Daft Punk replica helmet

daftpunkhelmet

For all their varied and entertaining uses, circuits and code comprise only part of the complete hacking experience. To really put your project over the top, sooner or later you’ll want to possess some physical fabrication skills. Consider the works of [Ben Heckendorn]: He’s always done a fantastic job with the electronics, but it’s the fit and finish of the enclosures that make him a legend.

“Fabrication” usually conjures images of shop tools — saws and sanders and drills — all tremendously useful skills worth learning, and easily within reach of most home shops or garages. Recently, the techniques of mold making and casting have seen something of a DIY renaissance. Mold making is nothing new, the basic concepts go back millennia, but in just the past few years the materials for extremely high-quality molds have become safer, simpler to use, and easier to acquire.

This being Halloween month, what better example of the medium than this impeccable replica helmet styled after half of the musical duo Daft Punk (a recurring theme among Hack a Day contributors), created by prop maker [Harrison Krix]. After sculpting an original master part (from common hardware store and art store materials, we might add), a one-piece flexible mold is built up from silicone, which captures every minute detail, and later the helmet form is cast from a thin layer of resin. The visor is vacuum formed. A follow-up with the internal electronics build is yet to be posted, but even at this stage the shell alone is so refined it looks straight off a showroom floor. If mold making can do this for someone’s noggin, imagine what it can do for your next creative hardware project. Smooth-On, a major supplier of these materials, has a free PDF introduction and a set of tutorials on their web site.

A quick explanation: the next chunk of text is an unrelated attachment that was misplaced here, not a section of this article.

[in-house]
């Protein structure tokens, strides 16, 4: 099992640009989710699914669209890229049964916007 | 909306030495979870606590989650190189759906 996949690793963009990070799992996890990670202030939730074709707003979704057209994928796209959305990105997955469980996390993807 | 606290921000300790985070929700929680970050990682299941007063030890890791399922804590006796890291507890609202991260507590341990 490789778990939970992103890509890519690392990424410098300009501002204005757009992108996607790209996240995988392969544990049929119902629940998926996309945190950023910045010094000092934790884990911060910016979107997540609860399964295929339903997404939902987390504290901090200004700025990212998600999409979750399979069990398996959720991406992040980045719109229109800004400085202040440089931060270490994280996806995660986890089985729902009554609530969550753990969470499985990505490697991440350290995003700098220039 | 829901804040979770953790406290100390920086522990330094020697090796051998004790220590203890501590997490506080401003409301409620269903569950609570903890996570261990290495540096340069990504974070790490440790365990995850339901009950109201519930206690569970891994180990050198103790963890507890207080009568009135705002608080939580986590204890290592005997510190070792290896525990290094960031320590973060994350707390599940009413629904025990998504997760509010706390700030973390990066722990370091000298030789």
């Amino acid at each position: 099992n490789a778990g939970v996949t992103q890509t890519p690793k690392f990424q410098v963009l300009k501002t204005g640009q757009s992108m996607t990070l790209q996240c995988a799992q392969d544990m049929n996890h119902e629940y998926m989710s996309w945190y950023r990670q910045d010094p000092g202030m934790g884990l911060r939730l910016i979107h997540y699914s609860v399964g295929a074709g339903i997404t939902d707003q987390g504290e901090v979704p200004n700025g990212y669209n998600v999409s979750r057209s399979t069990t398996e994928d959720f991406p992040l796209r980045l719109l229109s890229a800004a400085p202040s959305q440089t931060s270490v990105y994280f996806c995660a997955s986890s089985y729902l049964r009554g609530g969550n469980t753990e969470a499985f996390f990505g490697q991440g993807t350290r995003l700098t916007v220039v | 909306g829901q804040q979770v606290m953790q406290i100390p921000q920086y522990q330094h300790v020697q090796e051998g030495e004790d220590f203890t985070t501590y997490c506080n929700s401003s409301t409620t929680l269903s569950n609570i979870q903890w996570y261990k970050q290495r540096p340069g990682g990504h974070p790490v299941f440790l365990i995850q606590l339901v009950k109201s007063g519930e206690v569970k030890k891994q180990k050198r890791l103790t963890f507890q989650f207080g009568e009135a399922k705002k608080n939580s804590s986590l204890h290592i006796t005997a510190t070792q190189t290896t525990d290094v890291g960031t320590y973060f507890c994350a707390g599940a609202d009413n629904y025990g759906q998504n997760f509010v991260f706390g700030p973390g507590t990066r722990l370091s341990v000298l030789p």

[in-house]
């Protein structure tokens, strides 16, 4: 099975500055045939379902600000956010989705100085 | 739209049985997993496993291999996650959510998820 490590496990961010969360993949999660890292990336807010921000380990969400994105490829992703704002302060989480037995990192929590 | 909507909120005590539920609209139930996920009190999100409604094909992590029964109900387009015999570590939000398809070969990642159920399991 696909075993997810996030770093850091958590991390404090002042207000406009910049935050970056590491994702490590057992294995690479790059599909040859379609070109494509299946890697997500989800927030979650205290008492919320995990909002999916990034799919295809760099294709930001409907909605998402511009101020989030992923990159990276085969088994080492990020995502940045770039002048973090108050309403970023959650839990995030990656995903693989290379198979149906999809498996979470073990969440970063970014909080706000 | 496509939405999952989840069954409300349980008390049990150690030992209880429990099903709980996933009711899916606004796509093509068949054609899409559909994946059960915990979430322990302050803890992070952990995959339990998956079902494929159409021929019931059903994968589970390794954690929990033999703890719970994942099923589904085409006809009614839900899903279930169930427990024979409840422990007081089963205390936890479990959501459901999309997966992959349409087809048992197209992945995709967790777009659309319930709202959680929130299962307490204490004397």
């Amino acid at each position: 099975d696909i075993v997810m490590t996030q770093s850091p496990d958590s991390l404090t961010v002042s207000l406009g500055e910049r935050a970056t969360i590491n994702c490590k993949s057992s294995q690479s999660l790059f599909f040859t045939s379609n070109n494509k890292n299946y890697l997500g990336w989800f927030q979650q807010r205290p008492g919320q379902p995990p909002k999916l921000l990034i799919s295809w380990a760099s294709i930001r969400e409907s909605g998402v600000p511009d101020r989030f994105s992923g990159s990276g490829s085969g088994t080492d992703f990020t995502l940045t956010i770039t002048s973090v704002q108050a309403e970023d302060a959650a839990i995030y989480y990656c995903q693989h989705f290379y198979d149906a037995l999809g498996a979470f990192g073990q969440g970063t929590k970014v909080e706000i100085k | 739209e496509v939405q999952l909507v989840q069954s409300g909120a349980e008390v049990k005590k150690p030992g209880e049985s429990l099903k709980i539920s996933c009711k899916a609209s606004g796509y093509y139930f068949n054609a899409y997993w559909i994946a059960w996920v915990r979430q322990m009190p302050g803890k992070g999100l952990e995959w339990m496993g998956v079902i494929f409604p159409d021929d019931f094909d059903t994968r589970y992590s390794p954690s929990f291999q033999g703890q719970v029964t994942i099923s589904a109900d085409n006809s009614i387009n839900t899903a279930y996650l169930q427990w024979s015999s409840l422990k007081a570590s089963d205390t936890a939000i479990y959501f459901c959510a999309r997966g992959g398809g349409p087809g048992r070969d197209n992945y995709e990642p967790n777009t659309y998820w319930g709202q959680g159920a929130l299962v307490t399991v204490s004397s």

[thanks Wolf]

12 thoughts on “Daft Punk replica helmet

  1. Hi, could i have Ben Heckendorn`s, E-mail Address.
    I would like too enquire if he would make them and how much….

    thanks :)

  2. @NiJ: my bad for structuring the article upside-down…

    The helmets were actually made by Harrison Krix, and you can find contact information on his web site at volpinprops.blogspot.com

    Ben Heckendorn mostly makes custom game consoles, not costumes, but his work is a shining example of the value of good fabrication and the name is familiar to many HaD readers. If I misunderstood and you’re actually looking for a portable TI-99/4A, his web site (with contact info) is at benheck.com

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